Downeaster (train)

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Downeaster
Downeaster logo.svg
Downeaster NPCU Ballardvale.JPG
Downeaster train passing Ballardvale commuter rail station
Overview
Service typeRegional rail/intercity rail
LocaleNew England
First serviceDecember 15, 2001
Current operator(s)Amtrak/Northern New England Passenger Rail Authority
Annual ridership205,674 (FY21) Decrease −63.1%[1][a]
Websiteamtrakdowneaster.com
Route
TerminiBoston North, Massachusetts
Brunswick, Maine
Stops12
Distance travelled145 miles (233 km)
Average journey time3 hours, 20 minutes[2]
Service frequencyFive daily round trips
Train number(s)679–699
On-board services
Class(es)Coach Class
Business Class
Disabled accessAll cars, all stations
Catering facilitiesCafé
Baggage facilitiesOverhead racks
Technical
Rolling stockAmfleet
GE Genesis
Track gauge4 ft 8+12 in (1,435 mm) standard gauge
Operating speed44 mph (71 km/h) (avg.)
79 mph (127 km/h) (top)
Track owner(s)MBTA, Pan Am Railways
Route map
145 mi
233 km
Brunswick
136 mi
219 km
Freeport
116 mi
187 km
Portland
104 mi
167 km
Old Orchard Beach
(seasonal)
100 mi
161 km
Saco
84 mi
135 km
Wells
68 mi
109 km
Dover
62 mi
100 km
Durham–UNH
51 mi
82 km
Exeter
34 mi
55 km
Haverhill MBTA Commuter Rail
13 mi
21 km
Woburn MBTA Commuter Rail
0 mi
0 km
Boston North MBTA.svg MBTA Commuter Rail
Amtrak Downeaster (interactive map)

The Downeaster is a 145-mile (233 km) regional passenger train service operated by Amtrak and managed by the Northern New England Passenger Rail Authority (NNEPRA), an agency of the state of Maine. Named for the Down East region of Maine, the train operates five daily round trips between North Station in Boston, Massachusetts, and Brunswick, Maine, with 10 intermediate stops.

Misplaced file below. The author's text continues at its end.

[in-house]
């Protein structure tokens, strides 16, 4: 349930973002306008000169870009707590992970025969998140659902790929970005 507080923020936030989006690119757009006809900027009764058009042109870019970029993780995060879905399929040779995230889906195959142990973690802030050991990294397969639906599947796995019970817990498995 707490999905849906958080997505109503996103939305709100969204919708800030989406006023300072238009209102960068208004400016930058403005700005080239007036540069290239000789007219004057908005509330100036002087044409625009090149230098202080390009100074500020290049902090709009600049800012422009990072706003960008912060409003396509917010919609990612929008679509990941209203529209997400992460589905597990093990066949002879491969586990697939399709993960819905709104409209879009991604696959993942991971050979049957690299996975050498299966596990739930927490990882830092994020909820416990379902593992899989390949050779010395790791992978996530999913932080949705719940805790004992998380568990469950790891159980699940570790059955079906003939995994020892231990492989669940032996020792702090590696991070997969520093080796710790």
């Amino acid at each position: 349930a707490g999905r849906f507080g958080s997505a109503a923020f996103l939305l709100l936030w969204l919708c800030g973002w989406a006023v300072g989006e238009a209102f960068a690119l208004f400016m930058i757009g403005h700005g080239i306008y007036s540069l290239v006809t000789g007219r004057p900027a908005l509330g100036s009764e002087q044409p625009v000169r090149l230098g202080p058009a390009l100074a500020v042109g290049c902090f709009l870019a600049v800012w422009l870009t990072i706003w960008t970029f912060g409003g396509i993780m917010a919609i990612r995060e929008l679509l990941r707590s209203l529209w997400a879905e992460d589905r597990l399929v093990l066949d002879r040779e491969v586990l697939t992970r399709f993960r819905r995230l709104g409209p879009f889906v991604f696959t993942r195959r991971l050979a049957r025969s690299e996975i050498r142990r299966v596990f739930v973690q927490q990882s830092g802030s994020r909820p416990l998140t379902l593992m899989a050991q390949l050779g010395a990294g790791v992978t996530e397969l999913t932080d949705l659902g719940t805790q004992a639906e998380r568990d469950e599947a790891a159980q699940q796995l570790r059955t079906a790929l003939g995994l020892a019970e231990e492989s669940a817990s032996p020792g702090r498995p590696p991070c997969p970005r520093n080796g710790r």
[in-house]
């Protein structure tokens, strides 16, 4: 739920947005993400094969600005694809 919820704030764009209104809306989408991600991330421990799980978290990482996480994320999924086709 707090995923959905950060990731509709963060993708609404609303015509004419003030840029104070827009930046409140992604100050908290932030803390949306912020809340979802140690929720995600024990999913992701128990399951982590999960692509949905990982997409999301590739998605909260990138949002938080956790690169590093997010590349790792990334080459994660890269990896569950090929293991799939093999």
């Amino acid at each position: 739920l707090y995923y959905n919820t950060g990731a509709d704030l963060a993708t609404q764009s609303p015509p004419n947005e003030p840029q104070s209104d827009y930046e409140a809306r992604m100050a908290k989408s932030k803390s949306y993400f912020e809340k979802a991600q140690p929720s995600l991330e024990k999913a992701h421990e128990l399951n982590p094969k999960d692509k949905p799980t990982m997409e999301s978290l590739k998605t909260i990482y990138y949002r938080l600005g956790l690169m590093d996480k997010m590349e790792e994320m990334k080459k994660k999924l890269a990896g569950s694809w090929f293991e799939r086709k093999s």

In 2018, the Downeaster carried 551,038 passengers and earned ticket revenue of $10.2 million.[3]

Route[edit]

In November 2012, the Downeaster traveled through Wakefield, Massachusetts, on the inner Haverhill Line during track work on the Lowell Line.

The Downeaster uses the MBTA's Lowell Line from Boston's North Station to Wilmington, the Wildcat Branch to Wilmington Junction, and the Haverhill Line to the Massachusetts–New Hampshire state line. From there to just short of Brunswick, it uses the Pan Am Railways Freight Main Line. The last mile of track in Brunswick is owned by MaineDOT.[4] All of these lines were once part of the Boston and Maine Railroad; the part south of Wilmington Junction was once the mainline and a branch of the Boston and Lowell Railroad, and the rest was the mainline of the B&M.

If the Downeaster were to run solely on the Haverhill Line, it would conflict with the local commuter rail service, since the Amtrak train makes no stops between Woburn and Haverhill. By using the Wildcat Branch to cross between the Lowell and Haverhill lines, the Downeaster can pass a Haverhill train.[citation needed]

Passengers are generally prohibited from purchasing Downeaster tickets to ride between Woburn and Boston, a route served by MBTA commuter trains; this keeps seats free for longer-distance passengers. This restriction is lifted during MBTA service disruptions on the Lowell or Haverhill lines.

The Downeaster is separated from the rest of Amtrak's system because there is no direct link between Boston's train stations.[5] Downeaster passengers continuing from Boston can ride one stop on the MBTA Orange Line to Amtrak's Back Bay station, where they can make connections to Amtrak's Northeast Corridor services to New York and points south, as well as the Lakeshore Limited to Chicago.

A proposed connection is strongly supported by U.S. Senator Ed Markey,[6] former Massachusetts governor Michael Dukakis, and others who are pushing for the connection so the diesel engines that currently haul the Downeaster can be replaced by electrified ones.[7]

Services[edit]